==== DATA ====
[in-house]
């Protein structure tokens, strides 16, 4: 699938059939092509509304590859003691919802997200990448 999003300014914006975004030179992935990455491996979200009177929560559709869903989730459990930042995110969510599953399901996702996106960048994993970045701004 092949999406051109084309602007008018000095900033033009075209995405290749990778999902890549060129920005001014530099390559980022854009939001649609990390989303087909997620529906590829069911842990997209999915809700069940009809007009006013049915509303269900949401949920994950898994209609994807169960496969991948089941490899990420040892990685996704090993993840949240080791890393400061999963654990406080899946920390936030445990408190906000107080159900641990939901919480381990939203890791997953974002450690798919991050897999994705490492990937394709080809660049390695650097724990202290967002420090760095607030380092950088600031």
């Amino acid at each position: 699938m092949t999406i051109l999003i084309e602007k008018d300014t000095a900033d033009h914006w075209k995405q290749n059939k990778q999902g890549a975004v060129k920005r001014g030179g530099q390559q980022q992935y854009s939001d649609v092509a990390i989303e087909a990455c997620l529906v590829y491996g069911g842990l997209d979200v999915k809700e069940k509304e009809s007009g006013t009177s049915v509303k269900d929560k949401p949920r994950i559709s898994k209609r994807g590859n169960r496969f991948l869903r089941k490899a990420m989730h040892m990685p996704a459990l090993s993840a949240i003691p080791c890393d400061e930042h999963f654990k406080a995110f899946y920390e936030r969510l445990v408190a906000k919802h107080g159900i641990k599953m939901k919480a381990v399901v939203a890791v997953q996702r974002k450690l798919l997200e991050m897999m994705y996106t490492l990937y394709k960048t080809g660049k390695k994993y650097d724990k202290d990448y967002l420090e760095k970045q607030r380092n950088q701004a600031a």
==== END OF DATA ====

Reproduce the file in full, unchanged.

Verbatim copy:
[in-house]
């Protein structure tokens, strides 16, 4: 699938059939092509509304590859003691919802997200990448 999003300014914006975004030179992935990455491996979200009177929560559709869903989730459990930042995110969510599953399901996702996106960048994993970045701004 092949999406051109084309602007008018000095900033033009075209995405290749990778999902890549060129920005001014530099390559980022854009939001649609990390989303087909997620529906590829069911842990997209999915809700069940009809007009006013049915509303269900949401949920994950898994209609994807169960496969991948089941490899990420040892990685996704090993993840949240080791890393400061999963654990406080899946920390936030445990408190906000107080159900641990939901919480381990939203890791997953974002450690798919991050897999994705490492990937394709080809660049390695650097724990202290967002420090760095607030380092950088600031």
């Amino acid at each position: 699938m092949t999406i051109l999003i084309e602007k008018d300014t000095a900033d033009h914006w075209k995405q290749n059939k990778q999902g890549a975004v060129k920005r001014g030179g530099q390559q980022q992935y854009s939001d649609v092509a990390i989303e087909a990455c997620l529906v590829y491996g069911g842990l997209d979200v999915k809700e069940k509304e009809s007009g006013t009177s049915v509303k269900d929560k949401p949920r994950i559709s898994k209609r994807g590859n169960r496969f991948l869903r089941k490899a990420m989730h040892m990685p996704a459990l090993s993840a949240i003691p080791c890393d400061e930042h999963f654990k406080a995110f899946y920390e936030r969510l445990v408190a906000k919802h107080g159900i641990k599953m939901k919480a381990v399901v939203a890791v997953q996702r974002k450690l798919l997200e991050m897999m994705y996106t490492l990937y394709k960048t080809g660049k390695k994993y650097d724990k202290d990448y967002l420090e760095k970045q607030r380092n950088q701004a600031a």